For a bounty of 20,000 pounds (about $100,000 at the time), Harry thinks that anyone would be willing to eliminate at least one dot.
The proposal may seem monstrously callous, but the ruins of Vienna—omnipresent in the film—serve to remind us that the “good” airmen of the Allied forces destroyed countless dots in the bombing campaign of World War II and received medals for doing so.
As we follow the long last chase of the anti-hero in the cavernous sewers of Vienna, Reed’s camera does everything to make us identify with Harry.
Using quick cuts, the director makes it seem as if an enormous army of policemen is pursuing Lime, closing in on him from every direction.
And thanks largely to the actor’s manner of casual immorality—his easy shrugs of indifference toward rules and laws—Harry comes to dominate the film even when he’s not in the frame.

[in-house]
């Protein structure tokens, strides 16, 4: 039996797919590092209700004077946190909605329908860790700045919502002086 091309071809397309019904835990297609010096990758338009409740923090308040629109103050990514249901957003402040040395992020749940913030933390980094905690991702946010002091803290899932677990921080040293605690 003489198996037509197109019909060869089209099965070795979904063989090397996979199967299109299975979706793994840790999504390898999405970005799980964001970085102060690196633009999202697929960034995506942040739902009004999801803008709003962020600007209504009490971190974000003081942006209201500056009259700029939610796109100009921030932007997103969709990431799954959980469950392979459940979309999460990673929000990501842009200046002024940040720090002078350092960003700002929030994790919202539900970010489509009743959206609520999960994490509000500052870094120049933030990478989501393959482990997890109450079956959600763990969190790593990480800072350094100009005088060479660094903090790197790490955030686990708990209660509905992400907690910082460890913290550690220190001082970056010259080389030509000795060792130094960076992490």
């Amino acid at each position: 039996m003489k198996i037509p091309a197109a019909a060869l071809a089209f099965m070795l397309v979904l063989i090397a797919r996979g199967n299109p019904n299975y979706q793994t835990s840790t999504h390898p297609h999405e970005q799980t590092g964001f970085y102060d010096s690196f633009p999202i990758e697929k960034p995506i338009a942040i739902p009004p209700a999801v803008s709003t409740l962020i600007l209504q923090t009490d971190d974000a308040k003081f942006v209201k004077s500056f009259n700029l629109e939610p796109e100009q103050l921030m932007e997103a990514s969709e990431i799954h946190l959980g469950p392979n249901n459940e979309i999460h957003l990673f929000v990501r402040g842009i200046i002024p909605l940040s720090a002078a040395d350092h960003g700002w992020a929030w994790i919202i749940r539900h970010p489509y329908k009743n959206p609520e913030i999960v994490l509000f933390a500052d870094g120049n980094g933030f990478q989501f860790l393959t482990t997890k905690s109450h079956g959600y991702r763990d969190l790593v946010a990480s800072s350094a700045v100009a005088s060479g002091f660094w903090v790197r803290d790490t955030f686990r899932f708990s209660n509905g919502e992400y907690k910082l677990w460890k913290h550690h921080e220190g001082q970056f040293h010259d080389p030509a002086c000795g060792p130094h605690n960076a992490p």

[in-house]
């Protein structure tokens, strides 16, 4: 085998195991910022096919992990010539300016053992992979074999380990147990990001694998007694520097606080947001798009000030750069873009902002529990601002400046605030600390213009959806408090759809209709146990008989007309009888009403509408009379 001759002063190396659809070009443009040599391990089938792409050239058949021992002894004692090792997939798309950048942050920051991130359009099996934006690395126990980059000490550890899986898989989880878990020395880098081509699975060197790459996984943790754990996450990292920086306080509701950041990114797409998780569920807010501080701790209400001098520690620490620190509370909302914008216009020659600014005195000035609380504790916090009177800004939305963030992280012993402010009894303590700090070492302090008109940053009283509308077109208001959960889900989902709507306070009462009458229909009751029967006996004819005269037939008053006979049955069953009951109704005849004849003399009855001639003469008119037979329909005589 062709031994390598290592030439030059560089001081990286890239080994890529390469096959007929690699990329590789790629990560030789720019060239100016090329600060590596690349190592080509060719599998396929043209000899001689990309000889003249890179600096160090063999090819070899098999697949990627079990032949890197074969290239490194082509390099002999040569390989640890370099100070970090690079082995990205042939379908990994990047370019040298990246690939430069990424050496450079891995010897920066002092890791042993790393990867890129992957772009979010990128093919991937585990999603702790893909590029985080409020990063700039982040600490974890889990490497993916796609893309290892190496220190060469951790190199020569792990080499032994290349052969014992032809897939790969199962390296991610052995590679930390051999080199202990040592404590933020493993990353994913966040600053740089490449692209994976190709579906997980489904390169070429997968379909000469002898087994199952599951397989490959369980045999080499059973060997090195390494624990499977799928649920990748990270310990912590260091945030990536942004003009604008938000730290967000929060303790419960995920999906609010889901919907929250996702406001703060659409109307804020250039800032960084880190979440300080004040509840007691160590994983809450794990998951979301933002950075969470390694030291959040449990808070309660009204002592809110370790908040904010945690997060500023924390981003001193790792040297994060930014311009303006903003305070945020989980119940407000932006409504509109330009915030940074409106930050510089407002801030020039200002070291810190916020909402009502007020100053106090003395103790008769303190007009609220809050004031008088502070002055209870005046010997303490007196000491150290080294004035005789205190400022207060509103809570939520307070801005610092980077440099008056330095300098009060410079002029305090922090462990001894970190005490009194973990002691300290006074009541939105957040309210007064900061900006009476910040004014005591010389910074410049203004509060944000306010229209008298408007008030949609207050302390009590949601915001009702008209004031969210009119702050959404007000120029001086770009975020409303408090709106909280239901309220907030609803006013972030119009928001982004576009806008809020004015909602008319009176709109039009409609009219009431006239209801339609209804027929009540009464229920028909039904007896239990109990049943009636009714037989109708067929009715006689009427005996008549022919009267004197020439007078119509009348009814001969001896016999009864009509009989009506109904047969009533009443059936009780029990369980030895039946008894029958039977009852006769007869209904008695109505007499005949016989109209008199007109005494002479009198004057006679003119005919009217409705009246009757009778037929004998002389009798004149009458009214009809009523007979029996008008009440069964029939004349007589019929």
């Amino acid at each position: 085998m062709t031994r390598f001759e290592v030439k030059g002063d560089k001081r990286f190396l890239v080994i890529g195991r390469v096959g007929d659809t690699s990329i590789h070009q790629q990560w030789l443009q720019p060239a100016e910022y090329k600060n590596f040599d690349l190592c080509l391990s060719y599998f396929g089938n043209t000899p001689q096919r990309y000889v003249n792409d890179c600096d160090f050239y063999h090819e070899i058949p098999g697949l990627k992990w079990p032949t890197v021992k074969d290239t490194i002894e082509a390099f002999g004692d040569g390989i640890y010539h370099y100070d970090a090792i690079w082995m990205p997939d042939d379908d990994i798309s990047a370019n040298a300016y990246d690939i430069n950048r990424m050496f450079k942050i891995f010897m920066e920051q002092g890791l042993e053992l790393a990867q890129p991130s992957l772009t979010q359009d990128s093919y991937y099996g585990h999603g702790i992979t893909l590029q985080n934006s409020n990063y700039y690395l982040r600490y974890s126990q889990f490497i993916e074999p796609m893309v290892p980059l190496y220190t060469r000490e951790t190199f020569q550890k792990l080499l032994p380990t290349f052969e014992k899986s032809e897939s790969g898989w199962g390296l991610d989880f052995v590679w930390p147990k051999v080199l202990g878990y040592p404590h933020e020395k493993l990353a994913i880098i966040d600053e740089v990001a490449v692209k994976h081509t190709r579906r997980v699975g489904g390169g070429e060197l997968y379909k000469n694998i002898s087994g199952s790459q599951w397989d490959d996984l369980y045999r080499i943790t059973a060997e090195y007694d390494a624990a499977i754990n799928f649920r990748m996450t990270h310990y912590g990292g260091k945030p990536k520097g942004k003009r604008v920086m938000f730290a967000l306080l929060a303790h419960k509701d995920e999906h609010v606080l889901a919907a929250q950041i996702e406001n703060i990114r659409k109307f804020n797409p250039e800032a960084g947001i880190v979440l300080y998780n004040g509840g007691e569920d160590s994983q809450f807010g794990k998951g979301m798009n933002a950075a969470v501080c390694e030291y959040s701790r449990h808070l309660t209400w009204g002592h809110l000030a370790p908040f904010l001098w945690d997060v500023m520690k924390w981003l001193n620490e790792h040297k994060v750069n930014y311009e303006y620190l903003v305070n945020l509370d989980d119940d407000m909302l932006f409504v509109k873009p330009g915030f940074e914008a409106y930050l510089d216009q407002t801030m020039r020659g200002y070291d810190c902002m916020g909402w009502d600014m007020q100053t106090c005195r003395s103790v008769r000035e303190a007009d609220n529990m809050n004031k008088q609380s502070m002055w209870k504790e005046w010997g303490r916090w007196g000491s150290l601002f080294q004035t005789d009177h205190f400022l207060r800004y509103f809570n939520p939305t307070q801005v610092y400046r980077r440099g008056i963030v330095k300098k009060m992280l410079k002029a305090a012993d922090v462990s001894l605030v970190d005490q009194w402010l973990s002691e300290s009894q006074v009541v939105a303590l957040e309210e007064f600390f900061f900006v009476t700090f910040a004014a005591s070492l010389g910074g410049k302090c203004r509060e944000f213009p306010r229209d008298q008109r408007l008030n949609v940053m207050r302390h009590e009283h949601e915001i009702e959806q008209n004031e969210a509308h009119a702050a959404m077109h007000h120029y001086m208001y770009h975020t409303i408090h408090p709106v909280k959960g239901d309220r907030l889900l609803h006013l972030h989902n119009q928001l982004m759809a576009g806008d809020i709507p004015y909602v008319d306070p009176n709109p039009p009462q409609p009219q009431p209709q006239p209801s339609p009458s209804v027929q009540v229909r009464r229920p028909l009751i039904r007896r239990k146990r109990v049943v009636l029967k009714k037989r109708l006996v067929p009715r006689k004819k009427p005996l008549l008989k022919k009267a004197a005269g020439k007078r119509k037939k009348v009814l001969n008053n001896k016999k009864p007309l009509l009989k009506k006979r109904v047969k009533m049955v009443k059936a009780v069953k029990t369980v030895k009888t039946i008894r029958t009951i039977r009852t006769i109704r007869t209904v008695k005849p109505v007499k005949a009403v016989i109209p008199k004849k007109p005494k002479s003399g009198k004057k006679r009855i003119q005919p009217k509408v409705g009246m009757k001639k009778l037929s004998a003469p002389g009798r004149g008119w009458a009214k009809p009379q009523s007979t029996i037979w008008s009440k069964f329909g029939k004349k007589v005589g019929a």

It seems to take forever for Greene and Reed to bring Welles into the picture, but when he does appear, it’s one of the greatest entrances in film history.He looks at ease, a man confident that he can return to the darkness whenever he pleases.Though dressed all in black, he quickly dispels any notion that he is a stock villain by allowing a coy smile to play across his lips, disarming us with an expression of innocent self-satisfaction.That refined Englishman could never have captured the air of buoyant brutality that the American Welles brings to the part.Why does film noir still have a large following today?This kind of moral equivocation is now a constant in our world of terrorist outrages, drone attacks, and air raids on innocent civilians who are written off as “collateral damage.” The “good guys” in our conflicts have never been harder to find.And nothing can explain more vividly how we came to this sad state of affairs than The Third Man.Against such odds, his desperate escape attempt looks valiant.He may be doomed to die in the underworld of the sewers, but the irony is that the hellish maze below ground looks tidier and grander than the bombed city overhead.For most of his long literary career, Greene was fascinated with the borderline between good and evil, and he found in the alien world of bombed-out, occupied Vienna a setting so grandly sinister that it demanded a resident devil like Harry Lime, a man exquisitely at home in the pervasive gloom.On the pages of Greene’s script—and even more so in the book version of The Third Man—Harry’s character lacks the softer edge of evil that Welles gives it.